|ترجمه عنوان مقاله||مدیریت اطلاعات برای محاسبات اعتماد در دستگاه های اینترنت اشیاء با محدودیت منابع|
|عنوان انگلیسی مقاله||Information management for trust computation on resource-constrained IoT devices|
|انتشار||مقاله سال ۲۰۲۲|
|تعداد صفحات مقاله انگلیسی||۱۶ صفحه|
|هزینه||دانلود مقاله انگلیسی رایگان میباشد.|
|پایگاه داده||نشریه الزویر|
|نوع نگارش مقاله
||مقاله پژوهشی (Research Article)|
|مقاله بیس||این مقاله بیس میباشد|
|نمایه (index)||Scopus – Master Journal List – JCR|
|فرمت مقاله انگلیسی|
||۸٫۸۷۲ در سال ۲۰۲۰|
|شاخص H_index||۱۳۴ در سال ۲۰۲۲|
|شاخص SJR||۲٫۲۳۳ در سال ۲۰۲۰|
|شاخص Quartile (چارک)||Q1 در سال ۲۰۲۰|
|رشته های مرتبط||مهندسی کامپیوتر – مهندسی فناوری اطلاعات|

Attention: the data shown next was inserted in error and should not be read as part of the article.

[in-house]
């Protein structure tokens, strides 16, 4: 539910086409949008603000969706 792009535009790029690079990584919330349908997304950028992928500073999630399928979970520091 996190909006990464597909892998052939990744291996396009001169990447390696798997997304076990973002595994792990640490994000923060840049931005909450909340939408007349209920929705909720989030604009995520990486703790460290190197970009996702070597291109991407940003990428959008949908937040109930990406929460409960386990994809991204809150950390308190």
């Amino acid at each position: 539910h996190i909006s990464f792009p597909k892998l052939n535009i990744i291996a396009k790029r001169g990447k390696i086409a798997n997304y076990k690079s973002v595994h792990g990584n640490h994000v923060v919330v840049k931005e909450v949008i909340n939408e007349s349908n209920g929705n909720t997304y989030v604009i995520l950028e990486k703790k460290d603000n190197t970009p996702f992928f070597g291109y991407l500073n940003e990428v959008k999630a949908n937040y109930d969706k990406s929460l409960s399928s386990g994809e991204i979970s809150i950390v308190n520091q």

|گرایش های مرتبط||مهندسی نرم افزار – مدیریت سیستم های اطلاعاتی – اینترنت و شبکه های گسترده|
|نوع ارائه مقاله
|مجله||نسل آینده سیستم های کامپیوتری – Future Generation Computer Systems|
|دانشگاه||School of Computing and Communications, Lancaster University, UK|
|کلمات کلیدی||اعتماد – مدیریت اطلاعات – اینترنت اشیا – محدودیت های منابع – گره های لبه – بارگذاری|
|کلمات کلیدی انگلیسی||Trust – Information management – IoT – Resource-constraints – Edge nodes – Offloading|
|شناسه دیجیتال – doi
|وضعیت ترجمه مقاله||ترجمه آماده این مقاله موجود نمیباشد. میتوانید از طریق دکمه پایین سفارش دهید.|
|دانلود رایگان مقاله||دانلود رایگان مقاله انگلیسی|
|سفارش ترجمه این مقاله||سفارش ترجمه این مقاله|
|فهرست مطالب مقاله:|
۲٫ Related work
۴٫ Agent profiles management for trust model
۵٫ Profile management complexity
۶٫ Partitioned memory model for profile management
۷٫ Memory and eviction strategies
۸٫ Experimental setup